It is for this reason that most of the top business schools offer immersion trips where students can study and work abroad over winter and summer breaks and even during the school term. Take our word for it, a summer internship in a country with an emerging economy can do wonders for your career. Why? Because all of the corporations that are interested in entering these markets are looking for business graduates that worked in these areas and can help facilitate a smooth transition to numerous foreign nations.

2. Make connections

Every great businessman is also a great salesman. He must schmooze and booze, win friends and influence people. If he does his job right in the early years, he will establish a loyal network of clients, friends, and compatriots. Probably the easiest and most reliable way for him to accomplish this awesome feat is to start early, while still in business school.
Most colleges and universities that offer business courses also have clubs and organizations that students can join for free. Ostensibly, these clubs were established to foster the free and open exchange of knowledge and experience. But the main reason must students join them is to make connections with established members of the business community, as well as other students of course. An ambitious undergraduate can and should use this invaluable resource to network with successful alumni.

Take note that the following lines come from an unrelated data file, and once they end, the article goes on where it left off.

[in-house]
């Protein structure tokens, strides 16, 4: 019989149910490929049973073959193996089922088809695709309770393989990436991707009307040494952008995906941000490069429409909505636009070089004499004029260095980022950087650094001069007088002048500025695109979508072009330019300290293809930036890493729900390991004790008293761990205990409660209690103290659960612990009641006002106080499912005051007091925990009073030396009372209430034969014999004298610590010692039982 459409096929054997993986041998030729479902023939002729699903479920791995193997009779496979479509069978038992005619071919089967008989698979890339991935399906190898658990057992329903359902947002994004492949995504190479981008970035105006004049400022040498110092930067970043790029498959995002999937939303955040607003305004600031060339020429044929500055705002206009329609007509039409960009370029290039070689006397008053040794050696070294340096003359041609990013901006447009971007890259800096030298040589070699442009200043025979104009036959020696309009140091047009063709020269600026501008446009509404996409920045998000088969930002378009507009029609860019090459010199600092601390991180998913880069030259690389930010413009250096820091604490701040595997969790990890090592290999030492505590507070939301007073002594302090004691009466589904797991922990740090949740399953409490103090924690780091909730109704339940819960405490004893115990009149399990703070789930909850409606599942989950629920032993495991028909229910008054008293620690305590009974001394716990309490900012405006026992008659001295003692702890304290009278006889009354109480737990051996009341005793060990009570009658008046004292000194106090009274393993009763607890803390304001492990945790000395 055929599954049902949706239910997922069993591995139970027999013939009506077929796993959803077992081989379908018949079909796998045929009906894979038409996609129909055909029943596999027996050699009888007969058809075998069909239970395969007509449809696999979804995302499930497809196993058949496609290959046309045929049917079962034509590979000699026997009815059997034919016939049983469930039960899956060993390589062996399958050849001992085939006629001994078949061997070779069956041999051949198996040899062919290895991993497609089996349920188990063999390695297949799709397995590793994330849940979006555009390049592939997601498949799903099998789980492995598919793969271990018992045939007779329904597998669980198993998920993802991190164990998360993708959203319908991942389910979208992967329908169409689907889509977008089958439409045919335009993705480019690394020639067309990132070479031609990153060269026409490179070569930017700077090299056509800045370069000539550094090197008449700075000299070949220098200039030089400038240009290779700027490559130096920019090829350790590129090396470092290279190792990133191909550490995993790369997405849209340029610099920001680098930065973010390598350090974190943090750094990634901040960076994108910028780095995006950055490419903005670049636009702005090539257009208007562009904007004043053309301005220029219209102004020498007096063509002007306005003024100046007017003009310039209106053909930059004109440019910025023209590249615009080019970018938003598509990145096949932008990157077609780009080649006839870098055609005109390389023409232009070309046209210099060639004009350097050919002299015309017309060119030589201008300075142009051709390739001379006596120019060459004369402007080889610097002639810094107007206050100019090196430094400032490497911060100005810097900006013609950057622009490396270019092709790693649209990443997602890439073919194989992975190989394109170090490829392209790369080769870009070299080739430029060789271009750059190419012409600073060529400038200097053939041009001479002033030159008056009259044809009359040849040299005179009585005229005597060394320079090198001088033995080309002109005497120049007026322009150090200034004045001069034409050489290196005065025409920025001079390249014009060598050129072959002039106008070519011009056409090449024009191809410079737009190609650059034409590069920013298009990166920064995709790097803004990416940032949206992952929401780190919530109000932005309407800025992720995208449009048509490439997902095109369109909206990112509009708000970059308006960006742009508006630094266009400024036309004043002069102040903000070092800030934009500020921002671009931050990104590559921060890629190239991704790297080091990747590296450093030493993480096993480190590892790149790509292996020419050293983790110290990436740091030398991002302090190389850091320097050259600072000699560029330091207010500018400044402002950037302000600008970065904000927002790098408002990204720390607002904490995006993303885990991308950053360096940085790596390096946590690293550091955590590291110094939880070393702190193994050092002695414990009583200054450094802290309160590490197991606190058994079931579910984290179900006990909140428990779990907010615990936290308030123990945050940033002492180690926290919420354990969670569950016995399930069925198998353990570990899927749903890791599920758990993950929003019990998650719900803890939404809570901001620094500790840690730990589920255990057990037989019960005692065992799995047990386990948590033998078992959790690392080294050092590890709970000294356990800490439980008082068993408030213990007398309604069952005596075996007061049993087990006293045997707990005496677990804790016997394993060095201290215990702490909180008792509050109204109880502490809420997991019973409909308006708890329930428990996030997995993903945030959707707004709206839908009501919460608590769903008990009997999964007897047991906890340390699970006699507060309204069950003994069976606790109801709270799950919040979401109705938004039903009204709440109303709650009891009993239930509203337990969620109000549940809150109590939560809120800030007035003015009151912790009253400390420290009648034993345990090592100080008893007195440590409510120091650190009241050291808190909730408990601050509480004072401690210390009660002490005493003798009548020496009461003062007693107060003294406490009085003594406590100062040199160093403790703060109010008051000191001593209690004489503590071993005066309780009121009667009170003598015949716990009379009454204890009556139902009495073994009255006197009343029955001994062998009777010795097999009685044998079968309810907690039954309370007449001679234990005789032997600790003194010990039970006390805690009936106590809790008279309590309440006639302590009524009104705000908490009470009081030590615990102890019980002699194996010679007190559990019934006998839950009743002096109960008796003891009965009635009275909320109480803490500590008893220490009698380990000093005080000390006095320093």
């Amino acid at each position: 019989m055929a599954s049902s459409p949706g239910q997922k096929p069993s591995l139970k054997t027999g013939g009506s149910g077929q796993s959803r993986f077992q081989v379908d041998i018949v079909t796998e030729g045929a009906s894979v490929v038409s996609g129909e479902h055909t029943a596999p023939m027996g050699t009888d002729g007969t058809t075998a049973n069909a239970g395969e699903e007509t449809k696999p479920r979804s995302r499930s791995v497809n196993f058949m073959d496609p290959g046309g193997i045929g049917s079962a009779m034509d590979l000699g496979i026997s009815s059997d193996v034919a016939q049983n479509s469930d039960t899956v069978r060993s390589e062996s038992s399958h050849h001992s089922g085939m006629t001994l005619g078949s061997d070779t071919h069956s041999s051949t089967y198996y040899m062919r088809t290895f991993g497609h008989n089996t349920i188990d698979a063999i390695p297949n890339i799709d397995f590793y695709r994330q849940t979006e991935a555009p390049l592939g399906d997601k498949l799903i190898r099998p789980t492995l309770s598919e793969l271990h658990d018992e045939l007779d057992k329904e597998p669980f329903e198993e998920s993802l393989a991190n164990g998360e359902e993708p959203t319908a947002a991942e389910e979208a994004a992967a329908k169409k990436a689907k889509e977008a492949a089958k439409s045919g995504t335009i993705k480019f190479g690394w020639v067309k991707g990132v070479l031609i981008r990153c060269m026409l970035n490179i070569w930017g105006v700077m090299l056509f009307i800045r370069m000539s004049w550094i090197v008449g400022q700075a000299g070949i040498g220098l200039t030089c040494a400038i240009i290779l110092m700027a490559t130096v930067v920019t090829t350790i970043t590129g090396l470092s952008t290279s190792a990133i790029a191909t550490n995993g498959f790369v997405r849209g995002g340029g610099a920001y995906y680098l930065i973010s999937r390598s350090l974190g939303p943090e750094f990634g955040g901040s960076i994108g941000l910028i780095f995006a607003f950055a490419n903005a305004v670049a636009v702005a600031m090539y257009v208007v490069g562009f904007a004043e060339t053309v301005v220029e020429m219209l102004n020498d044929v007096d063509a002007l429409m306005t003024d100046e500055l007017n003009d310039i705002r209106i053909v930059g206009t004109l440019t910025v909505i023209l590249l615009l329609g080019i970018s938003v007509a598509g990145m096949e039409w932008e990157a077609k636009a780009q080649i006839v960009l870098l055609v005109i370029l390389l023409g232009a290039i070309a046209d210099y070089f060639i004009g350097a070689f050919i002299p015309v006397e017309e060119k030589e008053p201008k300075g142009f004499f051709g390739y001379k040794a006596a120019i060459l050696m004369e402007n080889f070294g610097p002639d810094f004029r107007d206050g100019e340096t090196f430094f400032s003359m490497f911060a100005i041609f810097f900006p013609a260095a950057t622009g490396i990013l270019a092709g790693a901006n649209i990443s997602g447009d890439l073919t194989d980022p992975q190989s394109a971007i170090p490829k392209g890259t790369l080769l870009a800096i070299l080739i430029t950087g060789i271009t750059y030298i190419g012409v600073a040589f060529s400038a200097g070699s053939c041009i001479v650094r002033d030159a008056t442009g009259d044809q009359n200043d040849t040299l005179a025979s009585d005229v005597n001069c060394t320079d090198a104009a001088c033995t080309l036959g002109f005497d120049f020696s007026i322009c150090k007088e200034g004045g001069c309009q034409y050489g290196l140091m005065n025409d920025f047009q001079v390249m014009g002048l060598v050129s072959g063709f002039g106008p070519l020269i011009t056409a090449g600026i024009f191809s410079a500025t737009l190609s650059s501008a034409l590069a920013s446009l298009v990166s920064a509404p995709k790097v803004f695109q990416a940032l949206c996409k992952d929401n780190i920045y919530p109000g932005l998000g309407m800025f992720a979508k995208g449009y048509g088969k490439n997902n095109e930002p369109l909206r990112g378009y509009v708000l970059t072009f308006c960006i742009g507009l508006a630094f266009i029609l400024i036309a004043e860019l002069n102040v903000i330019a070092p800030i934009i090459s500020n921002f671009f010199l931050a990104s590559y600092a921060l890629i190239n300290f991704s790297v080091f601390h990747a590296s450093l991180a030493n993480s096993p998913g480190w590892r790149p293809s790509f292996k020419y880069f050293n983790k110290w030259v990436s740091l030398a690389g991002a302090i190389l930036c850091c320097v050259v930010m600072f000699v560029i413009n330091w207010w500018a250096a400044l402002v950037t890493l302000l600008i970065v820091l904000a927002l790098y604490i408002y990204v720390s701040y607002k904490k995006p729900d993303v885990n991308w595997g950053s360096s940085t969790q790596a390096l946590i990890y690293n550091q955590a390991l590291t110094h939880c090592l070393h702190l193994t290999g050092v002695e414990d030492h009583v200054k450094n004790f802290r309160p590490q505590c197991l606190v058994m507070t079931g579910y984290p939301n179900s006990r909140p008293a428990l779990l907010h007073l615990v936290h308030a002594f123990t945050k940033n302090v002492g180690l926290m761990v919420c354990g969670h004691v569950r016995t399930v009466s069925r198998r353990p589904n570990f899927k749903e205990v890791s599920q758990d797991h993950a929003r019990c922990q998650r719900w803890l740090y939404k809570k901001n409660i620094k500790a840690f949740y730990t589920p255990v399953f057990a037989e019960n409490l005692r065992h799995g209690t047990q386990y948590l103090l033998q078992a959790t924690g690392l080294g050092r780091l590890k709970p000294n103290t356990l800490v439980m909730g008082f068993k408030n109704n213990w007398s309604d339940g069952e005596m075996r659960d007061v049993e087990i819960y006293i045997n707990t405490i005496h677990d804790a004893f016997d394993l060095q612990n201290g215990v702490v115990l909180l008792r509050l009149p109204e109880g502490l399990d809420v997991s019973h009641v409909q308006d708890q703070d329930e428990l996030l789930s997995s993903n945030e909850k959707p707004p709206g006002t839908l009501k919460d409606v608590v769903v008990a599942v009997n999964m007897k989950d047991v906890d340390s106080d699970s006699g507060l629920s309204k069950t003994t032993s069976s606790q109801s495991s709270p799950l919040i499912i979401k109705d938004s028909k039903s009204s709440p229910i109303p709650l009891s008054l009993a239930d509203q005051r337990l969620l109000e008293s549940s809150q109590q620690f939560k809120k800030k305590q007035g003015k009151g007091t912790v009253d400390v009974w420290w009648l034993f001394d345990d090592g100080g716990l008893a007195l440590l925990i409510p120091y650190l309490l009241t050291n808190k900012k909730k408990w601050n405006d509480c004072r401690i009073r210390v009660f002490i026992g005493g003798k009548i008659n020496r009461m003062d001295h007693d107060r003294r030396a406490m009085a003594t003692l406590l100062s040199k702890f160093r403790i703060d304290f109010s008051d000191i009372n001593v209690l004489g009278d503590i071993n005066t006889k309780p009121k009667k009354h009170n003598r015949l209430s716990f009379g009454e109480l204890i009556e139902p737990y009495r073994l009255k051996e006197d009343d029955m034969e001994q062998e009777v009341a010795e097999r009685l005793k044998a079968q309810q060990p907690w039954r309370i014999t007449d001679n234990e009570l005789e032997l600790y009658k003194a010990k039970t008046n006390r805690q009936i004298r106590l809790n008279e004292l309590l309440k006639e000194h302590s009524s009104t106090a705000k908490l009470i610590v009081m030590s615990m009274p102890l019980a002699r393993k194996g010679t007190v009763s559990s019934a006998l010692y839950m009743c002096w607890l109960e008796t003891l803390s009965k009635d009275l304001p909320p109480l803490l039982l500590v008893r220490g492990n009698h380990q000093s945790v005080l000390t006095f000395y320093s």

3. Grading style

For some college majors, it isn't particularly important that you graduate with a high GPA. But when interviewers have to look over hundreds of resumes to fill a single spot, every distinction is imperative. That is why we strongly suggest that you find out about the grading style of the school you wish to attend before you mail out your letter of intent. At the very least, you will want to know if grading is Relative and if it follows a Normal Curve or a Z-score-based grading system. Some schools still utilize the old minimum percentage model or a simple pass/fail grading system.

4. Take a lot of electives

Because most business subjects will be new to you, it makes sense to sign up for as many electives as you can since this should help you improve your GPA in the event that a new subject proves vexing. Electives at business school are generally quite generic and should be relatively easy for any serious student to ace.

5. Attend recruitment events

Businesses of all sizes are always on the lookout for talented, ambitious businesspeople to add to their rosters. To do so, most send recruiters and other HR professionals to job fairs, conferences, and seminars. Just as they do with promising young athletes, recruiters do their best to identify potential business standouts as early as possible, which is why 92 percent of MBA grads have jobs waiting for them after school.
But even if you cannot secure immediate employment at a recruitment event or a job fair, they are a great place to meet potential clients, bosses, and ambitious classmates. Always remember that business relationships rarely result in instantaneous payoffs. However, the hand you shake today could very well be signing your paycheck 5 years from now! In other words, you should never miss an opportunity to make a lasting impression.
By Martha Buckly. Martha is a brilliant freelance writer. Her advice are always up to the place in academic writing.